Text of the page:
While the main goal of the home was to celebrate its setting (“The nature is the real wow,” says Kirk), a secondary goal was that guests would be pulled from room to room by continuous “wow” moments. The first of these happens immediately upon entering the home. The foyer features 8-inch square tiles, not in porcelain or ceramic, but—rather surprisingly—in wood. The end-grain tiles were made from 4-foot-long, 12-inch-square white and red oak beams that Kirk salvaged from a shipyard, where they supported submarines that were under construction. The planks were then milled by Fat Andy’s, and Andy Walsh of Custom Interiors did the design and installation of the tile. (Walsh consulted on all the woodwork in the home.) “We took the planks and ran them through a band saw, slicing off the ends instead of the side like you would normally do to make lumber,” he explains. “The ingrain tile is real tricky to do, because the wood shrinks. I had to cut it, stick it all, and let it dry for months. Then I had to go back and recut it, because when the wood dries, it warps, so it’s not square anymore.” The resulting effect was well worth the effort. The tile is a rich chestnut color that feels warm and textured underfoot, almost like well-worn leather.

Off the foyer is the kitchen, where “wow” moments include cast-zinc countertops and cabinetry inset with birch bark. Birch cut from the property also appears on the stairway off the kitchen and as columns between the dining and living areas. (The trick to preserving the bark, Walsh explains, is cutting the logs in the winter when the tree is dormant.) “The birch logs give it a historical vibe even though it’s a modern build,” says Kirk. “While there are a lot of artistic components in the house, these feel like they’ve always been here.”

Additional artistic elements include two adjacent feature walls in the living area, each with a distinct look. On one, Kevin Wright, an artisan who works for the Heritage Company, wrapped the fireplace surround in hammered copper from the floor to ceiling. It also includes a niche for storing wood—a functional addition that adds warmth and sparkle. On the other wall, above a built-in that holds the television is a three-dimensional wall collage that uses the same salvaged shipyard wood. Designed by Kirk and Tom Esty of Ian Smith Custom Carpentry, the textural installation feels like a Brutalist piece of sculpture. Other “wow” moments around the home include an outdoor shower tucked behind an upended tree root, industrial glass pendants (also salvaged from the shipyard) on the porch, and live-edge, western red cedar clapboards reverse shingled on a hip ceiling in the office, creating the effect of looking up at an inverted pyramid built of wood.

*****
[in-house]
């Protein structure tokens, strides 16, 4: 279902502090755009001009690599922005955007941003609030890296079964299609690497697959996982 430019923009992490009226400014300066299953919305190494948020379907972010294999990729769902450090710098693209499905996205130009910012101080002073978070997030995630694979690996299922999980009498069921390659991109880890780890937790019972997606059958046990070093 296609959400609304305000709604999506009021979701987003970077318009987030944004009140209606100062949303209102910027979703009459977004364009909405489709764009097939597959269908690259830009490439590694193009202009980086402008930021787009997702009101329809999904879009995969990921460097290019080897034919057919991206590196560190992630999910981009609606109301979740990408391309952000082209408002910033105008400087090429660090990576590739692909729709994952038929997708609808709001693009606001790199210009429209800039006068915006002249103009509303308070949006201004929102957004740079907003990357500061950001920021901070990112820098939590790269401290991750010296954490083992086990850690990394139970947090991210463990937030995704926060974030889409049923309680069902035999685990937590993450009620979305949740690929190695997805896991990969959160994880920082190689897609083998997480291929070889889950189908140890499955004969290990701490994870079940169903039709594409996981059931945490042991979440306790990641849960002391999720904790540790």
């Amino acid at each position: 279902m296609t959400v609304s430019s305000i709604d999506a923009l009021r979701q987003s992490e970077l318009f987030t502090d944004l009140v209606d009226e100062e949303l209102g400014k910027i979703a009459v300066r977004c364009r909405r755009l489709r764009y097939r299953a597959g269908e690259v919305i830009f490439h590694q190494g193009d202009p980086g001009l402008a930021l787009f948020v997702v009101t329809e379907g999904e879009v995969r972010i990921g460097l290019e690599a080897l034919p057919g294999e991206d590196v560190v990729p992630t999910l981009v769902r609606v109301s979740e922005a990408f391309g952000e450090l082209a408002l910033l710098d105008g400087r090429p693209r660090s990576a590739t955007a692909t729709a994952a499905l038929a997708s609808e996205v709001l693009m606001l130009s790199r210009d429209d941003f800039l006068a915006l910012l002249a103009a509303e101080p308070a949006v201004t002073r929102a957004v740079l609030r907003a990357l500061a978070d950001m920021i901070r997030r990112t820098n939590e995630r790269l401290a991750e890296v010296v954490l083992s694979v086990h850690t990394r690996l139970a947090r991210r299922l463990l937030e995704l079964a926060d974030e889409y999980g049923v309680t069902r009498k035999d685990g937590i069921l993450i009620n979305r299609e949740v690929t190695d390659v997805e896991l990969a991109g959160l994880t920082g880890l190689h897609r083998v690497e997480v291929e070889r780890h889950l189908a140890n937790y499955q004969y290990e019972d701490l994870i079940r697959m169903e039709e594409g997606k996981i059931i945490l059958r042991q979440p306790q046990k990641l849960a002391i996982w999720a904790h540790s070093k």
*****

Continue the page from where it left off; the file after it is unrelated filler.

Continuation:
With so many eye-catching details, Kirk didn’t want them to wind up feeling disparate. Walsh suggested going with wood walls and ceilings that had minimal grain as a clean, simple backdrop. While knotty pine—named for its numerous knots—is typically found in a traditional camp, it’s visually busy. “Knotty pine tends to grab your eyes, and you cannot look away from it,” says Walsh. “We went with clear pine because it allows you to see the other stuff.” Even more unconventional are the home’s ceilings. Typical cabin ceilings are made with edge-and-center bead or V-match pine paneling, but that wasn’t the vision that Kirk was after. He wanted something sleeker, something less rustic. Walsh had the novel idea to use flooring on the ceiling, including Douglas fir, Australian cypress, and clear maple. The look is seamless, without any sort of groove between the panels. “It made it dramatic but clean,” says Kirk. “Even though it’s a camp, it’s a modern camp.”

Like most camps, its purpose is to enjoy the outdoors. To that end, Kirk designed a wraparound screened porch and deck. At 840 square feet, it’s almost half the size of the entire home, and because it’s off the downstairs living area, it creates an easy sense of indoor–outdoor living. (Besides being the location of numerous corn hole games, the deck was designed to be strong and large enough to double as a dance floor for 50 people at the upcoming wedding of the couple’s younger daughter.) Given his focus on the outdoors, it’s no surprise that the screened porch is Kirk’s favorite room in the house. “Even when you’re inside you’re outside,” he says.

And while new memories are constantly being created—the couple enjoys playing fetch in the water with their daughter and son-in-law’s Labrador and taking their boat out at high tide—before all this was here, there was another memorable moment. This one happened when Kirk and Kathy were living in the house higher up the hill. Out the window one morning, they watched as a trio of deer ambled by, not far from where the deer had led Kirk years earlier. This time, what caught their eye was that one of the deer was white with spots (“It might as well have been neon,” says Kirk), a type of deer known as a piebald. Seeing one is a rare occurrence, the stuff of myth and legend. Some sort of sign perhaps? Kirk doesn’t begin to muse, but he did find ample inspiration in the sighting. The name they’ve given to their rustic-modern home? Piebald Point Cabin.